countries will have to pay royalties, those in the Third World earning
less than US$10 000 will not. But will Third World farmers be allowed to
save the seeds for replanting? It did not say.

This Œgolden rice‚, not yet available, is already worth its weight in
diamonds. The project was funded from four sources of public finance
totaling US$100 million: the philanthropic Rockefeller Foundation, whose
mission is to support scientific research that specifically benefit the
poor, the Swiss Federal Institute of Technology, the European Community
Biotech Program and the Swiss Federal Office for Education and Science.

The announcement failed to mention that there are already 70 patent claims
on the genes, DNA sequences, and gene constructs used to make the golden
rice. Will the cost of paying royalties for the previous 70 patent claims
be added to the cost of the golden rice? Which of the royalties on the
seventy-odd patents would the Third World farmers be absolved from paying?
Rockefeller Foundation, the major funder by far, has reportedly abandoned
the project to " shift its agricultural funding focus to support research
that will have a more direct benefit to subsistence farmers"


The scientific/social rationale is fallacious Many have commented on the
absurdity of offering Œgolden rice‚ as the cure for vitamin A deficiency
when there are plenty of alternative, infinitely cheaper sources of
vitamin A or pro-vitamin A, such as green vegetables and unpolished rice,
which would be rich in other essential vitamins and minerals besides. To
offer the poor and malnourished a high-tech Œgolden rice‚ tied up in
multiple patents, that has cost US$100 million to produce and may cost as
much to develop, is worse than telling them to eat cake.

ŒGolden rice‚ was engineered to produce pro-vitamin A or b-carotene (the
substance that makes carrots orange) in the endosperm, i.e., the part of
the rice grain that remains after it has been polished. The scientific
paper started with a review of the literature to rationalize why such GM
rice is needed and of benefit for the Third World. The paper was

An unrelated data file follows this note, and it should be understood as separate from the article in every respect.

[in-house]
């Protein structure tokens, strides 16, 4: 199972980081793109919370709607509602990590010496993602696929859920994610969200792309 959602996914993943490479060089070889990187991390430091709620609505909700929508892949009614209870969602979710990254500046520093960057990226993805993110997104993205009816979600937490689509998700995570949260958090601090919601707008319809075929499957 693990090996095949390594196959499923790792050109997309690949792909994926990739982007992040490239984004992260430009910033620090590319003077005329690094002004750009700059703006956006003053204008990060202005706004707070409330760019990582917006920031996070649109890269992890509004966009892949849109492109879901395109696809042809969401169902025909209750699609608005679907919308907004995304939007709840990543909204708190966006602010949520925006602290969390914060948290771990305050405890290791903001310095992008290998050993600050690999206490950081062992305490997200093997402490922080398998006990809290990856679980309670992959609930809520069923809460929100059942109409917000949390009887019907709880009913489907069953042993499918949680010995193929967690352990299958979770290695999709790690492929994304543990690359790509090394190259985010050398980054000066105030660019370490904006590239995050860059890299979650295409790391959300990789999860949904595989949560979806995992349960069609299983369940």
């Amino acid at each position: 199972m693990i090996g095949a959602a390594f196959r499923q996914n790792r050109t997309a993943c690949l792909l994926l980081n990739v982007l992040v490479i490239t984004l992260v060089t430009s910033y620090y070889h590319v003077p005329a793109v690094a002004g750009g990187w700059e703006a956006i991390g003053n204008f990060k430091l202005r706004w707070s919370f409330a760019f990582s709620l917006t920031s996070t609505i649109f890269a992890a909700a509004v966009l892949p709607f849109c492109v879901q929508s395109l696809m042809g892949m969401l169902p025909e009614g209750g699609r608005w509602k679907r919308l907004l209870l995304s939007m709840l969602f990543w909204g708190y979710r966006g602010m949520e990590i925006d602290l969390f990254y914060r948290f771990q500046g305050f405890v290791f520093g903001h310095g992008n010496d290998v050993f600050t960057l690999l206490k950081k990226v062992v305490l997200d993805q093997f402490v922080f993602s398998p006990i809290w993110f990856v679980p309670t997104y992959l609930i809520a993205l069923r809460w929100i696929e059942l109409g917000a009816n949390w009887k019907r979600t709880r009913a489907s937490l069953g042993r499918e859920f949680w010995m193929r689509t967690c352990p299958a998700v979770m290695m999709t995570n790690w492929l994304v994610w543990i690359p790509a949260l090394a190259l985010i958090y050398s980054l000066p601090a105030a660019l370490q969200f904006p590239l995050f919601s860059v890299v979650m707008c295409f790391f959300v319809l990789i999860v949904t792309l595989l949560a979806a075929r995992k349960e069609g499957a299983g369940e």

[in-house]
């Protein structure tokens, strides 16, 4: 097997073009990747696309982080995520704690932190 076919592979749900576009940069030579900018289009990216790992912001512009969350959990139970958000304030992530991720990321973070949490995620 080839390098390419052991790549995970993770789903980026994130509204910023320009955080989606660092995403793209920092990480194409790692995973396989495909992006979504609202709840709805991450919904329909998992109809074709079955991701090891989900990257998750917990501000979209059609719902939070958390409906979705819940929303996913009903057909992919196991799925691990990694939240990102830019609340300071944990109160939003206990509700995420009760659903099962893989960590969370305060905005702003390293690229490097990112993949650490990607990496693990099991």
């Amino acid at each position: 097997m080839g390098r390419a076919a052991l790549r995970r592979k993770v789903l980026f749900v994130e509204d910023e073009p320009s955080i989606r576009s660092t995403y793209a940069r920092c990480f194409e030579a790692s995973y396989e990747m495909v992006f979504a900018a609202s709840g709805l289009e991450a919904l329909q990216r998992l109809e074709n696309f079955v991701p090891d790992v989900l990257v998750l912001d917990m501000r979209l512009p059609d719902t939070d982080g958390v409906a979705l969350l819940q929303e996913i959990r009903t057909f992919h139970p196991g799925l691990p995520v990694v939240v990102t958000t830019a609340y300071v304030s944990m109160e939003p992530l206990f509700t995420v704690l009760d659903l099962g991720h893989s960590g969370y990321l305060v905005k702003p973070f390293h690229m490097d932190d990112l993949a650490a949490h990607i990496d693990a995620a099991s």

accompanied by an unusually long news feature entitled, ŒThe Green
Revolution Strikes Gold‚, which reinforced the rationalization for the
project, explaining the remarkable feat of technology involved and stated
that the scientists intend to make the Œgolden rice‚ "freely available to
the farmers who need it most." The last sentence in this glowing report,
however, gave the game away: "One can only hope that this application of
plant genetic engineering to ameliorate human misery without regard to
short-term profit will restore this technology to political
acceptability."

What were the reasons for the scientists to embark on the project? It is
important to know, as these reasons may have been used to persuade funders
to support the project in the first place, and funders ought to bear as
much of the responsibility.

The first reason given is that the aleurone layer (in unpolished rice) is
usually removed by milling as it turns rancid on storage, especially in
tropical areas; and the remaining endosperm lacks pro-vitamin A. The
researchers are tacitly admitting that at least some varieties of
unpolished rice will have pro-vitamin A. The reason rice is milled is to
prolong storage for export, and to suit the tastes of the developed world.
So why not give the poor access to unpolished rice? A proportion of every
rice harvest could be kept unpolished and either given freely to the poor,
or sold at the cheapest prices. But the scientists have not considered
that possibility. Unpolished rice is fact part of the traditional Asian
diet until the Green Revolution when aggressive marketing of white
polished rice created a stigma of unpolished rice. However, most rural
communities still consume unpolished rice and now that consumers have
become aware of its nutritional value, unpolished rice is becoming sought
after.

"Predominant rice consumption", the researchers claim, promotes vitamin A
deficiency, a serious health problem in at least 26 countries, including
highly populated areas of Asia, Africa, and Latin America. Some 124
million children worldwide are estimated to be vitamin A deficient.
(Actually, the latest figures quoted in a press release from the